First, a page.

When I was a kid I could play baseball all day long, and on more than one occasion I did exactly that. My first "organized" team was in a playground league at Ladera Park, near Dorsey High School. We were a scruffy bunch of rubes who just liked the game, even though we stank at playing baseball. As the season progressed, and we lost every game, some of my friends lost their loyalty to the team or to me or to the institution of baseball itself. We were not unlike Charlie Brown's team.
The team evolved and new players asked to join. Inevitably they were an improvement. Eventually we came to the point that I was the last player from the original ragtag group. But I didn't want to quit. It was my team (i.e. it was my name that was registered with the playground organizers as the contact person for this team). So, since all the new guys were better players, it turned out that no one wanted to play catcher. Neither did I, but I wanted to play, so I became the catcher. When Tim McCarver refers to the catcher's gear as "the tools of ignorance", I know with intimacy just what he is talking about. It's uncomfortable to squat for the whole game. When the batter just nips the speeding pitch, the ball changes direction just a tad, and that is enough for it to miss my glove and hit me. When opposing runners are trying to score, and someone pegs the ball to me, it never comes into my glove. It frequently hits the dirt just in front of the plate, raises a cloud of dust, and I have to try to snag the ball and make the play. It all looks so simple on TV, but it's not. I ate a lot of dust, and took a few hits from sliding runners, and if I didn't succeed in tagging him out, my team mates would get all over my case for not making the play. That was my introduction to organized baseball.
The playground announced that there would be a baseball clinic for us to attend, and a local celebrity would be there. It was Billy Schuster, who played shortstop for the Cubs, and then for the triple A Pacific Coast League "Los Angeles Angels". He was known to be a clown, as many ball players seem to be. I went to the clinic, and learned tips on throwing, catching and batting. It was the basics that I needed to learn.
Billy Schuster told us the following story. There was this guy we'll call "Joe" who played for a professional team. This team was making a tour of small communities and playing against the local men and boys all across the country. (They did that in the old days before the Major Leagues moved west.) Well, as the story goes, the team visited a town so bush league that the ball park didn't even have fences. When the batter hit the ball hard enough it might roll for 600 feet or more while the batter rounded the bases. The outfield melded into desert landscape with mesquite and tumbleweed bushes dotting the landscape. Joe played center field, and didn't want to get stuck in that position. Joe had an idea. Early in the morning of game day he took a bag of baseballs out to the park, and carefully hid one behind each bush he thought might be useful.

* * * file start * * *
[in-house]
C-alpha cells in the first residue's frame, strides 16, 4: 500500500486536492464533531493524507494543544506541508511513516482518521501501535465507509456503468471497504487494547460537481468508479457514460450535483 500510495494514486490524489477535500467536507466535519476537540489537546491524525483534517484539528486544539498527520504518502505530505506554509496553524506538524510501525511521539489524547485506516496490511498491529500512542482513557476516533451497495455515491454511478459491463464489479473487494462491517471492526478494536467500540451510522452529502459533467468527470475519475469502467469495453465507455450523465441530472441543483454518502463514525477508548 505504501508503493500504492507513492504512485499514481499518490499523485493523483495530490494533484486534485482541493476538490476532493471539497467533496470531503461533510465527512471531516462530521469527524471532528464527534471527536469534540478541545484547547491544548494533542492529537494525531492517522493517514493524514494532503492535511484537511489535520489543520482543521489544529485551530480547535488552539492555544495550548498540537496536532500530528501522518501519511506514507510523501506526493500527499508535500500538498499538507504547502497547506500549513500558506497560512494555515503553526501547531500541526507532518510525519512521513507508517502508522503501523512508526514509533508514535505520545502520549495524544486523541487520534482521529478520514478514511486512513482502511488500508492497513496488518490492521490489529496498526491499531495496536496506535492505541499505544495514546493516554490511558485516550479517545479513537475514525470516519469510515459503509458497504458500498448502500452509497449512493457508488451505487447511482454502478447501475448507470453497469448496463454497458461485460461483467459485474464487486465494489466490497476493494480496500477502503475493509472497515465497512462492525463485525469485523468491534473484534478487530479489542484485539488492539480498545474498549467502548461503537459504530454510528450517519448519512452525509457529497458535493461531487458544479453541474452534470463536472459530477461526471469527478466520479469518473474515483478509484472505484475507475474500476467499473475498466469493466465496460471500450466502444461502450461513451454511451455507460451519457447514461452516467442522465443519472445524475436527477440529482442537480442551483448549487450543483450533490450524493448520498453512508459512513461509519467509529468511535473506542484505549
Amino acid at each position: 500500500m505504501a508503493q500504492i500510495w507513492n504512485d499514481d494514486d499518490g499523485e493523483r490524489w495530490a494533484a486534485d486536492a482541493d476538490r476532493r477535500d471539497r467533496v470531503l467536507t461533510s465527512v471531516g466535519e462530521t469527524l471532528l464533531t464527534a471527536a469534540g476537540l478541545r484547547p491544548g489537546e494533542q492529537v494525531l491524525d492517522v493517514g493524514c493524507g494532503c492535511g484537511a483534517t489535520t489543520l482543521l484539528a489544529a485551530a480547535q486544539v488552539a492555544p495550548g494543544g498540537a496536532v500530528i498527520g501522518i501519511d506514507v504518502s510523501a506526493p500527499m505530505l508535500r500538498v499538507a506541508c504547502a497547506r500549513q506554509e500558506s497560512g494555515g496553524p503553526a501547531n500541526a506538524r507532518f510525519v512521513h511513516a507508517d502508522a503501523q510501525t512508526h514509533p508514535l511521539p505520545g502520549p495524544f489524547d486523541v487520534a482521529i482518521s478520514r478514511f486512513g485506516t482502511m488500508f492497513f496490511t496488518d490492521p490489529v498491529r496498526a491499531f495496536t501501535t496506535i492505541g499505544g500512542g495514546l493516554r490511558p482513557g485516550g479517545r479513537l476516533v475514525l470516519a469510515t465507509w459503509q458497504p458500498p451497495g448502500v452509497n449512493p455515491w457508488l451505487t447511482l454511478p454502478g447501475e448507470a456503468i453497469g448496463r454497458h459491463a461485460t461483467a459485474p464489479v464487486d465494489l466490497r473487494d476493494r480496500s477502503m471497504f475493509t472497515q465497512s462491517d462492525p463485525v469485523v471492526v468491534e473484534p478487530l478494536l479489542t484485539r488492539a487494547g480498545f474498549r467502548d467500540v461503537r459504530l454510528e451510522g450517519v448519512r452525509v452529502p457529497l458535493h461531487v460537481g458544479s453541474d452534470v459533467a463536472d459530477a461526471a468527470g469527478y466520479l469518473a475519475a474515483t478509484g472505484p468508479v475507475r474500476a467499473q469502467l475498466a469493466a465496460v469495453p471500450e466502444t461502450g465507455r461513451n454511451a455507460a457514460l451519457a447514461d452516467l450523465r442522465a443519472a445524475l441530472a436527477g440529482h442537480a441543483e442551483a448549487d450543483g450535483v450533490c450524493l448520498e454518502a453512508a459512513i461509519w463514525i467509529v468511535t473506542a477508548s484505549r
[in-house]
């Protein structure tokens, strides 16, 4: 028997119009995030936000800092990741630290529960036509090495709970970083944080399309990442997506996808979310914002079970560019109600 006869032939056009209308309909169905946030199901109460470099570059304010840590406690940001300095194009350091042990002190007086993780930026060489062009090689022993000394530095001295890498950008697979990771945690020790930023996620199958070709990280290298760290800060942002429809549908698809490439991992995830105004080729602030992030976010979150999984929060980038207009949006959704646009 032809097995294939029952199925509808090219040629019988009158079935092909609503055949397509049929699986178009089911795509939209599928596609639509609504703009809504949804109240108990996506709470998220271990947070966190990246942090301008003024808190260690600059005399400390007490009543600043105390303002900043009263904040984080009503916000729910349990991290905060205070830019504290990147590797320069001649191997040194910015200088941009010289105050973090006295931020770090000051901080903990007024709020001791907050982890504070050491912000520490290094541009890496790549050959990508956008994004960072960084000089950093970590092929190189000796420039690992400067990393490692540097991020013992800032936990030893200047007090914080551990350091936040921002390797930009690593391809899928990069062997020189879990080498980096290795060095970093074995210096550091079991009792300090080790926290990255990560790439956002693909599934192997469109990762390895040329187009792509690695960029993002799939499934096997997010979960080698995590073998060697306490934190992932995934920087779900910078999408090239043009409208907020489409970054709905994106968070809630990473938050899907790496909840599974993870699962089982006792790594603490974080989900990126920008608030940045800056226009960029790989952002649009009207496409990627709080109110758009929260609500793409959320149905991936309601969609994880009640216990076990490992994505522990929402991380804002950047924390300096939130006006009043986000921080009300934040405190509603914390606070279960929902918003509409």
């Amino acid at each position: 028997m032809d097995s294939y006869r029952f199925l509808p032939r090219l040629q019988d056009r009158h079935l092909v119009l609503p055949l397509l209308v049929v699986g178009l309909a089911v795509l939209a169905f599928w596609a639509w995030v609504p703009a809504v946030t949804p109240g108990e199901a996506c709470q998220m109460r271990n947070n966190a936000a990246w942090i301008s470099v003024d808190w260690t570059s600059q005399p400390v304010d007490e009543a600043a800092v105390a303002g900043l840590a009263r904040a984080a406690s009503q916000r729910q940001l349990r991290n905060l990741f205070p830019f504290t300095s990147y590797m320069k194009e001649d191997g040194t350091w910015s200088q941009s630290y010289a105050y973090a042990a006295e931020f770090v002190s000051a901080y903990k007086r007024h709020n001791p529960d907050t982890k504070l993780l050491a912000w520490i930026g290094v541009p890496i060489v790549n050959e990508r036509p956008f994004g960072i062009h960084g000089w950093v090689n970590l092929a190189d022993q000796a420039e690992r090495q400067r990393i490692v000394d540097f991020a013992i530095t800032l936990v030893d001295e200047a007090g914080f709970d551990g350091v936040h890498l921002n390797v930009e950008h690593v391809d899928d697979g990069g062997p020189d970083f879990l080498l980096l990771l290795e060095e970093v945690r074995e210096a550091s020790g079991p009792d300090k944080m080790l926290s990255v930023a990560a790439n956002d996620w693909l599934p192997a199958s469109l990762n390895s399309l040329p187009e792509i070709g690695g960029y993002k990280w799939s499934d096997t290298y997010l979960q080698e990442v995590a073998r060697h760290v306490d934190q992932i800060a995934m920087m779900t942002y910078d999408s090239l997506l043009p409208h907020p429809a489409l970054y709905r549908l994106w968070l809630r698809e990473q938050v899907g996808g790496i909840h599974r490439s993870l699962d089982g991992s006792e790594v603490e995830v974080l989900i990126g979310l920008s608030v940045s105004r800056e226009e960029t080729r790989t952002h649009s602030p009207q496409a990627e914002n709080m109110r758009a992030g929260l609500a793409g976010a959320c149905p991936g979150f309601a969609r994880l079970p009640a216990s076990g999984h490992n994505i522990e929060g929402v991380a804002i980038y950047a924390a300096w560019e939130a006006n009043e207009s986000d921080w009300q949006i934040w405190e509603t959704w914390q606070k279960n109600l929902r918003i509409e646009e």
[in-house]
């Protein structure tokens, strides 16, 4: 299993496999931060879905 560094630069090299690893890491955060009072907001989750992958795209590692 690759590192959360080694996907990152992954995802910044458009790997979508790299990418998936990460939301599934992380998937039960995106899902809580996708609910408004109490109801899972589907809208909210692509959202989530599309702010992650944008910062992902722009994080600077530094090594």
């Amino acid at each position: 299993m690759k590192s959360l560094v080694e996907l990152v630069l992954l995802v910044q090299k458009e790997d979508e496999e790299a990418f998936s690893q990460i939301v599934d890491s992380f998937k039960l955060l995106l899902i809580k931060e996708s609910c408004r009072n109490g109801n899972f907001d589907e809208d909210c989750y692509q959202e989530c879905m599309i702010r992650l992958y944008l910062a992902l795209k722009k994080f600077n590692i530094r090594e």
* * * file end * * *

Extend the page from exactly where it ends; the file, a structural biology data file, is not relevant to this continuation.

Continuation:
Well, game time arrived, and Joe was ready to surprise the local yokels. And it worked very well. Some big cowboy would drive that ball between fielders and start running. But Joe just reached behind a bush and tossed the planted ball to the infield, holding the runner to one or two bases. This worked without a hitch for 6 innings. But the local cowboys were hitting well, and Joe's pitcher was not one of the club's premium players. Finally it happened. Joe chased another line drive to left-center, and when he reached behind the bush he found that ball had already been used. He tried the next bush with the same disappointment. The runner was rounding second at full speed, and Joe had to do something to stop him. The next bush was a real surprise to Joe because when he reached behind the bush, his hand grabbed a rabbit by the ears. Here he was looking at this little rabbit in his hand while the runner was rounding third, heading for home. Joe thought, "What the heck. I've got to do something." So he tossed that little bunny into the infield. The shortstop relayed him to the catcher, and guess what! The runner was out by a hare!